The number of routes/waypoints is limited. Thats the issue. I wont have many maps in my SD card as where I live there are no maps, its the waypoints and routes which will do all the mapping for me! Imaging being in some place like antartica where more the number of waypoints to guide you to your destination, the better!

 

Limited by what? They hold 1,000 waypoints in memory and many thousands more on the card. The number of waypoints it can hold from as far as I can tell , is only limited by the size of the memory card.

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Have you looked at the Lowrance iFinder Expedition C or Explorer? Lowrance units are known for packing in a lot of features for the money. They have everything you are looking for, except autorouting. Electronic compass, excellent reception, barometric altimeter, card storage for maps, waypoints, routes, etc...

The number of routes/waypoints is limited. Thats the issue. I wont have many maps in my SD card as where I live there are no maps, its the waypoints and routes which will do all the mapping for me! Imaging being in some place like antartica where more the number of waypoints to guide you to your destination, the better!

 

Limited by what? They hold 1,000 waypoints in memory and many thousands more on the card. The number of waypoints it can hold from as far as I can tell , is only limited by the size of the memory card.

 

wow, I was not aware of that. I looked at the specs on lowrance site it told me that only maps etc., can be stored on the card and not the waypoints, like you have in garmin, where you can store POIs on the card and not waypoints.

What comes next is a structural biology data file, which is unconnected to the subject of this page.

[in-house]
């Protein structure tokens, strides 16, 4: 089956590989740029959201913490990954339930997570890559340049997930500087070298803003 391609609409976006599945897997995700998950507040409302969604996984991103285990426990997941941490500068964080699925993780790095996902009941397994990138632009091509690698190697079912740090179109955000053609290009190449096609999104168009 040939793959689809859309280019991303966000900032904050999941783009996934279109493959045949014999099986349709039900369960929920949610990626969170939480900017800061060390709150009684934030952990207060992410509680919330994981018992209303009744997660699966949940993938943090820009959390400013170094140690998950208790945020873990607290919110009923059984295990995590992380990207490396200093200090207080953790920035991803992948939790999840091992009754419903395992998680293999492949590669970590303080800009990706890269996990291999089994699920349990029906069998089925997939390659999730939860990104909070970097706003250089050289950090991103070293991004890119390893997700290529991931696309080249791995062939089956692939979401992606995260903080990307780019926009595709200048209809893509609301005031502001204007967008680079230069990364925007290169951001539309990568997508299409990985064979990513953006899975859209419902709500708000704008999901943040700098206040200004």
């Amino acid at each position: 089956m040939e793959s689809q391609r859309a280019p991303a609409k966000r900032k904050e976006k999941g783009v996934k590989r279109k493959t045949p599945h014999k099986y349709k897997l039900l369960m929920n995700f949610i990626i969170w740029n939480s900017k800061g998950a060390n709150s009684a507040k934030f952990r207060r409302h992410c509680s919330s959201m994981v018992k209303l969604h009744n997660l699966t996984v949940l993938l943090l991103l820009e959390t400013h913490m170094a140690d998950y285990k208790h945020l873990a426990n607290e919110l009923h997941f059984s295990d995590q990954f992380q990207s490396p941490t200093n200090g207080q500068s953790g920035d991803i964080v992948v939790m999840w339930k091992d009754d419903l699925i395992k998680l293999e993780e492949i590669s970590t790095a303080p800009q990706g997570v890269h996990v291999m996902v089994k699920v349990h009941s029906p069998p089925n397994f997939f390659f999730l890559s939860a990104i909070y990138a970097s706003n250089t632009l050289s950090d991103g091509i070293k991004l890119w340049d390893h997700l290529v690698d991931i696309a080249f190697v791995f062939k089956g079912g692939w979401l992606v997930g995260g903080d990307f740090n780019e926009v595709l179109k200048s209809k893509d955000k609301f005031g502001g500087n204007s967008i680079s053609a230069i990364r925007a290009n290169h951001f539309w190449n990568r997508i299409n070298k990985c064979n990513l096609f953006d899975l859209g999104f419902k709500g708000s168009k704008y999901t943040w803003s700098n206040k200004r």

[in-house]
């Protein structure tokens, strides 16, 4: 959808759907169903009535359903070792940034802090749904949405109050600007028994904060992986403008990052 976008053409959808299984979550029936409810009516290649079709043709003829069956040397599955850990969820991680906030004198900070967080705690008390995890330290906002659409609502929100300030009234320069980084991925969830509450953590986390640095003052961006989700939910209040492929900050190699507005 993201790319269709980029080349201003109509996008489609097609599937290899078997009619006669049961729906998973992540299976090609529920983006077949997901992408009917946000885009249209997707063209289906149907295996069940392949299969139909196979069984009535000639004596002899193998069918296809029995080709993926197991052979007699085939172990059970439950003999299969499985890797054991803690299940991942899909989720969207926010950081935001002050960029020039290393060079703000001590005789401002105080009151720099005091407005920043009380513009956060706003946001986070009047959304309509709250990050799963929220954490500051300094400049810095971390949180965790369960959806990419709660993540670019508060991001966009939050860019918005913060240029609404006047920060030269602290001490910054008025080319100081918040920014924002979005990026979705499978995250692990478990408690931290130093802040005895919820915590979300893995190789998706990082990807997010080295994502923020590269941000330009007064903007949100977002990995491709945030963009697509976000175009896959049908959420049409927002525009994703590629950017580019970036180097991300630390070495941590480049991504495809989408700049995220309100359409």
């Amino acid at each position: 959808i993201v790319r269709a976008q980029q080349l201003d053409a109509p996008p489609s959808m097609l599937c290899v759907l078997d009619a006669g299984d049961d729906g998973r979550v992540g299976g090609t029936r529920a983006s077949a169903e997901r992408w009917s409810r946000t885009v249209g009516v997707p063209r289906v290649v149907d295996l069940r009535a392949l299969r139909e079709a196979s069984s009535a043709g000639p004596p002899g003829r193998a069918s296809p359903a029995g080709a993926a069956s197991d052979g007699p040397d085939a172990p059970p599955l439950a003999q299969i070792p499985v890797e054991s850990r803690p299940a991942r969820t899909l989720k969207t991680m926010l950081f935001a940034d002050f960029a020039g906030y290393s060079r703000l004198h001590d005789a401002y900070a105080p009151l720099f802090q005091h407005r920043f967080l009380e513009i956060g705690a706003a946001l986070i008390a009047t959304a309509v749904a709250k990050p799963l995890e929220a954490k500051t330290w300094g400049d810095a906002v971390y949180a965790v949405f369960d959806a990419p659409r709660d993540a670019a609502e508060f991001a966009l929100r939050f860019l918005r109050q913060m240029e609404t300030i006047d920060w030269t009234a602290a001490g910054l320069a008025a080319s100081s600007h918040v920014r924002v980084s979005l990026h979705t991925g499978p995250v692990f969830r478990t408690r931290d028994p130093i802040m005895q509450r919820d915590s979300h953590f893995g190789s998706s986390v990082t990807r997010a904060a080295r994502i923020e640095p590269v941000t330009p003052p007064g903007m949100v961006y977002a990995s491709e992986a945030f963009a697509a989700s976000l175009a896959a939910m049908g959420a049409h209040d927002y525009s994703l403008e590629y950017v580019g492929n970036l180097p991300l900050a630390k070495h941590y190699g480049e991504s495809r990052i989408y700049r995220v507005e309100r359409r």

This thread revealed to me 2 things.

1. meridian gold can handle more than 128MB cards which is a good thing. So it comes in reckoning and its a great unit

2. Lowrance can store waypoints and tracks on the SD card, I used to think they can store waypoints only in the internal CD

3. Garmin can store tracks on SD card but no on field storage. This will take a while to figure out.

 

So now I must narrow my search. I want the cost to be around 200$. So I have the explorist 400 which is pretty basic, the meridian gold, any ideas about that?

Then there are the garmin GPSmap series which is more than 300$. How about the etrex series, will it allow me to have waypoints/tracks on the SD card? Do they have a SD card facility. If not, I guess garmin is out due to the high price.

Maybe later when I upgrade I will go to 350$ range, but for my first GPS unit the lower the better!

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Ignoring anything else if you have the time, or know others in India who have worked with maps, there is software to make maps for use with the Garmin Mapsource product. Those maps you could put into your GPS. They would not help with routing (unless you did yet more work to put routing information into the maps and I don't know that you can do that yet).